Monday, April 2, 2018
“It’s a chance – a chance to change a life – or, at least, begin to change a life.”
That’s how Jackie Fink views her new role as director of the Women with Children Program at Mercyhurst North East. The program is designed to empower economically challenged single mothers by providing the support necessary to complete a college degree and create brighter futures for themselves and for their children.
“Our plans are moving forward on schedule and we are now ready to accept applications for the program’s first cohort,” she said. The program is expected to be operational by July, just in time for the fall semester.
Five families will be accepted for the program’s launch. The single moms must be admitted to MNE through the regular admissions process and be at or near the poverty level with no more than two children, ages 2 to 10.
The WWC program removes many of the roadblocks that may have stifled the single mothers’ previous attempts at an education by providing on-campus housing, academic and financial support, family enrichment programming, career services, on-campus counseling and a safe and secure environment.
Five townhouses at the far northwest end of the MNE campus are being retrofitted to accommodate the families. A common area to encourage social interaction, as well as a fenced-in playground for the children, are among the plans.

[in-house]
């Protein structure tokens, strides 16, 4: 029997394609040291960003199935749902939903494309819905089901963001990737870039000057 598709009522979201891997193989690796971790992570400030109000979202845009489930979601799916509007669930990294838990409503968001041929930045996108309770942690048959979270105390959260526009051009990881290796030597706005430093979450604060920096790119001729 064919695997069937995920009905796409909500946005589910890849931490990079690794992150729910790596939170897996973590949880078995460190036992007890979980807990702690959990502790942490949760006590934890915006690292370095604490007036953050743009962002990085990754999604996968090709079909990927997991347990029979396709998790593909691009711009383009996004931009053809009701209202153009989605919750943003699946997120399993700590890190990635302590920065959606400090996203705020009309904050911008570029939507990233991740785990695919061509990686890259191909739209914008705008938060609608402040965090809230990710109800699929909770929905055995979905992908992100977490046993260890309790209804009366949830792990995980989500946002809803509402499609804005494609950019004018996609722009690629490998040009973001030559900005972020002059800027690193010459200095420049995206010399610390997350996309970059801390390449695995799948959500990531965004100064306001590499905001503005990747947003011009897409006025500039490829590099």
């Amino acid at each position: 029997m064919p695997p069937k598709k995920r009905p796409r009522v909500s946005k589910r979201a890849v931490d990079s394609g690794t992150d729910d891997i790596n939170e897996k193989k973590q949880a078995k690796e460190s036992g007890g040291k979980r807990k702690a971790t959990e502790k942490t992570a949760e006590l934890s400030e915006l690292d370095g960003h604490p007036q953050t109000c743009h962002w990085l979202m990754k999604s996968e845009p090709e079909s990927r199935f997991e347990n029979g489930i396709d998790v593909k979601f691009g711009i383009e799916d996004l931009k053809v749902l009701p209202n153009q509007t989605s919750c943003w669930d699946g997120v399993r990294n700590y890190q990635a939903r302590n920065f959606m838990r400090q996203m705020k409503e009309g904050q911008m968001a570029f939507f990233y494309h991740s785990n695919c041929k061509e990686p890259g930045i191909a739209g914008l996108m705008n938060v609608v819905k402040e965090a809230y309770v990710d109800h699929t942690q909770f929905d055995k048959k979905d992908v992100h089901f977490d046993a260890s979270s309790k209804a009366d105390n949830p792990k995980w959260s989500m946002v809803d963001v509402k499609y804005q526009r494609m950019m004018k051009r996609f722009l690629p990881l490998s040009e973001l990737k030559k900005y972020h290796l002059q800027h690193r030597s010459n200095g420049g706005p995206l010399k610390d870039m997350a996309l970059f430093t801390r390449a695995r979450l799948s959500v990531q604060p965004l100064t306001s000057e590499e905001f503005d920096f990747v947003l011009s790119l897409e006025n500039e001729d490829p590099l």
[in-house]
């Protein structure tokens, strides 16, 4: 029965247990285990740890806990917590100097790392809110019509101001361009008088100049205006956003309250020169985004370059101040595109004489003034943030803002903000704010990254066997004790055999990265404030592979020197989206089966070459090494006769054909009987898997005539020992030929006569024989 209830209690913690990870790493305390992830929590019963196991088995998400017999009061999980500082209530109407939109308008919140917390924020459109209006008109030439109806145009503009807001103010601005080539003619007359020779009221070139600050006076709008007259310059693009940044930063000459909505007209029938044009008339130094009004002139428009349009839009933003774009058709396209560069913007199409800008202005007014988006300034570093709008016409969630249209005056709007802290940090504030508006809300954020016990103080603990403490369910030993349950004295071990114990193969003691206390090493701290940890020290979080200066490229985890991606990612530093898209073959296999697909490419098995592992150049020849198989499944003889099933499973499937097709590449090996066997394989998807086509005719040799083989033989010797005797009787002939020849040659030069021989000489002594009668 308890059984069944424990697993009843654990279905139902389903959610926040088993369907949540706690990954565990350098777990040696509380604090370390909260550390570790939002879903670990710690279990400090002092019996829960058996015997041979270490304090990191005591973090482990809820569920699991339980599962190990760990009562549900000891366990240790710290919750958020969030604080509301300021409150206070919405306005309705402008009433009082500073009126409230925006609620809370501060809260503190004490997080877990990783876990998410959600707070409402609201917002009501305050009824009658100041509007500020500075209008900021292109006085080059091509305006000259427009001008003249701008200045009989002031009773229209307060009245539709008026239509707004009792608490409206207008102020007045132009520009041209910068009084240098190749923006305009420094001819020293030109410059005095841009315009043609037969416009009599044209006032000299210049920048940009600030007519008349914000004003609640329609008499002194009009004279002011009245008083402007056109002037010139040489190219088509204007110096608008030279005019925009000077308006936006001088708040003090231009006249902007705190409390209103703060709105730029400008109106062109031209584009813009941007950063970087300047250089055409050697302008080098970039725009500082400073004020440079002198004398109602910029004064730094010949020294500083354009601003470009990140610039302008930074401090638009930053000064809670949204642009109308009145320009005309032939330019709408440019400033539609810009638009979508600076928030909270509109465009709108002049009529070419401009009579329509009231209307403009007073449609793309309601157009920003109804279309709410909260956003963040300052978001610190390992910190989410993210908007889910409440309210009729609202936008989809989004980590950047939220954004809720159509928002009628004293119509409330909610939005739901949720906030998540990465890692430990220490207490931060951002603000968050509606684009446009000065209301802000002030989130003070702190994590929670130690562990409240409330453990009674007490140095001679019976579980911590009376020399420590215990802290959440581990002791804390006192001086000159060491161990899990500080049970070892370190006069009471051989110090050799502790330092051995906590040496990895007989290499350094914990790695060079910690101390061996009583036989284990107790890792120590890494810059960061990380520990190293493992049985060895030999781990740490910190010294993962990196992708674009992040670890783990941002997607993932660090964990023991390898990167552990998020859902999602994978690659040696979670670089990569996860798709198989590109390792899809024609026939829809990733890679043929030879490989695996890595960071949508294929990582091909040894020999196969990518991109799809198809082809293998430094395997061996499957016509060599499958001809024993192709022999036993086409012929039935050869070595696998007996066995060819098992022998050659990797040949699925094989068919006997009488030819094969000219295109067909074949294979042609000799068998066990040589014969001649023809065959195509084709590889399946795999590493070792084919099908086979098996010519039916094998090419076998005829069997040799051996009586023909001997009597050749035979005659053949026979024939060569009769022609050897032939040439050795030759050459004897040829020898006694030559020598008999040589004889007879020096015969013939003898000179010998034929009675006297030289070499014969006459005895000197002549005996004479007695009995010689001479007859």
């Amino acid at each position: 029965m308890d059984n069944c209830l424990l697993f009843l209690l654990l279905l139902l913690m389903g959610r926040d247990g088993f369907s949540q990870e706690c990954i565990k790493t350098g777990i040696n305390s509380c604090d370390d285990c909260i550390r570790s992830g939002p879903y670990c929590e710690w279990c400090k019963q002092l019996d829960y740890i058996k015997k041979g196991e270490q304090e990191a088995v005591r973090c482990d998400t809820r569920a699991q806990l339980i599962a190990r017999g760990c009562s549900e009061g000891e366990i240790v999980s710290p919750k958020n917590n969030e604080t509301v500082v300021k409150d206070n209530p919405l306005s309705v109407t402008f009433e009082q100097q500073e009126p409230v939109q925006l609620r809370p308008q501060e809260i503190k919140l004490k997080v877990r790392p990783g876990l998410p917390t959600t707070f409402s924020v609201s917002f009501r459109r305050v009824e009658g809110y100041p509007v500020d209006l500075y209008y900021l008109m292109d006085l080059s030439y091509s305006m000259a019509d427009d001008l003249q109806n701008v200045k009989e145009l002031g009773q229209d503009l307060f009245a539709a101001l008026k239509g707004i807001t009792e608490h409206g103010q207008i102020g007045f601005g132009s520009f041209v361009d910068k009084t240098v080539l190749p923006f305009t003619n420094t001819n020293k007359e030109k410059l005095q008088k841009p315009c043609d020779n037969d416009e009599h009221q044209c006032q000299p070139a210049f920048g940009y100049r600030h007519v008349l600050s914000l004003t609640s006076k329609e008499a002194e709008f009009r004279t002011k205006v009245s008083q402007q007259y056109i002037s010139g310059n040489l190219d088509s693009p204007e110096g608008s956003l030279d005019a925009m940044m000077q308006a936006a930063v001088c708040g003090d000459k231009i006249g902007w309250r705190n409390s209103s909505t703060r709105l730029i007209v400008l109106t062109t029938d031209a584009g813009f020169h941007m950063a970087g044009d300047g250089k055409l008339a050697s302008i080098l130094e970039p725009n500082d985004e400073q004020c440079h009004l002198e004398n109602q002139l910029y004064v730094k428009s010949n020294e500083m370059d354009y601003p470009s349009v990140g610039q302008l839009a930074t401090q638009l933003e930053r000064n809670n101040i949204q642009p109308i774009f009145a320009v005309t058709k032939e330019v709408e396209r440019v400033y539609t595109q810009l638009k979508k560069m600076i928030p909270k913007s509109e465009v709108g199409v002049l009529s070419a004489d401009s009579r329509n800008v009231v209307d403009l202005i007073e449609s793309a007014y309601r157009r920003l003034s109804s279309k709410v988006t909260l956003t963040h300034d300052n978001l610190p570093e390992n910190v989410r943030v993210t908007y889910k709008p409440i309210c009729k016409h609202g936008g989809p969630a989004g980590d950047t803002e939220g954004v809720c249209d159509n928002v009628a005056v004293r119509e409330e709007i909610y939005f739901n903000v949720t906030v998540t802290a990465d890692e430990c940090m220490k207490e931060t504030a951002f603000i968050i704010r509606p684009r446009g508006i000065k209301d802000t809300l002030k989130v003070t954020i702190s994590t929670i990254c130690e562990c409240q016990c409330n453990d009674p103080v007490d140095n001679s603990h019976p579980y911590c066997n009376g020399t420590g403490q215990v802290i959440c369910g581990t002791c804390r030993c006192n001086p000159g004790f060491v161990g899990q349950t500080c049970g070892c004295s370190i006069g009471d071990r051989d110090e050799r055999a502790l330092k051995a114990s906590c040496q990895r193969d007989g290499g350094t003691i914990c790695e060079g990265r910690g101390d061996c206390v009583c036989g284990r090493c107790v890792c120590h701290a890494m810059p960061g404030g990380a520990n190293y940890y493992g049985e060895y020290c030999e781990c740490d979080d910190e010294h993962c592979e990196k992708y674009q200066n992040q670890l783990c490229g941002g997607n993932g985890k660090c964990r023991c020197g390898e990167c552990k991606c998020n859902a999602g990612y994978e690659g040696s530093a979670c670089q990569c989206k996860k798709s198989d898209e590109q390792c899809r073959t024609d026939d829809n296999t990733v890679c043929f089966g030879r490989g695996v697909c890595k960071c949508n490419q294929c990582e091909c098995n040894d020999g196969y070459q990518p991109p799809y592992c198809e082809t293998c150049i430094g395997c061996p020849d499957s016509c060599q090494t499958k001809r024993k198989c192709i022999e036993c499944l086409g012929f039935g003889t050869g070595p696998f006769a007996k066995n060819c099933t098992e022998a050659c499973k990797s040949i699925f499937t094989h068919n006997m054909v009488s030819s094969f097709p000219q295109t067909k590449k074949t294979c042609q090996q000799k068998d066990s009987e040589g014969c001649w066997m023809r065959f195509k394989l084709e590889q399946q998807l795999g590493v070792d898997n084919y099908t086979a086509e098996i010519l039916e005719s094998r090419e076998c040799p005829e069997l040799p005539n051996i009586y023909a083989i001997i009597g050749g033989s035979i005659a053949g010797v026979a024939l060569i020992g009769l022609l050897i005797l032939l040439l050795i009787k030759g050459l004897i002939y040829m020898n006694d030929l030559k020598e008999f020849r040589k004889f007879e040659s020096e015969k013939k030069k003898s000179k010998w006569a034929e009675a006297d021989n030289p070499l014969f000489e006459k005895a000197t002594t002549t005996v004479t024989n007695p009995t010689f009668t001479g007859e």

As a 25-year employee of Mercyhurst University, most of it spent at MNE, Fink has held many positions, and currently serves as director of administrative services under MNE Vice President Dr. David Hyland. But, no role has equipped her for her new job quite like having fostered two children in the early 1990s.
“That experience awakened me to conditions existing in Erie County that I would never have known about personally, such as hunger and homelessness,” she said. “I understand the plight of the single mom and I see this new program as a chance – a chance to change a life – or, at least, begin to change a life.”
According to research, the number of single mothers in college has doubled. Today, close to one in five women on college campuses are single moms. But the research indicates most of these women won’t graduate.
In working with Sister Joanne Courneen, RSM, to organize the program, Fink said the Sisters of Mercy have a long history of serving the underserved, and the new program is one more manifestation of that mission.
"We've had students who have had to leave because they were not able to manage," said Sister Joanne of single mothers working toward a college degree, “and we want to help them."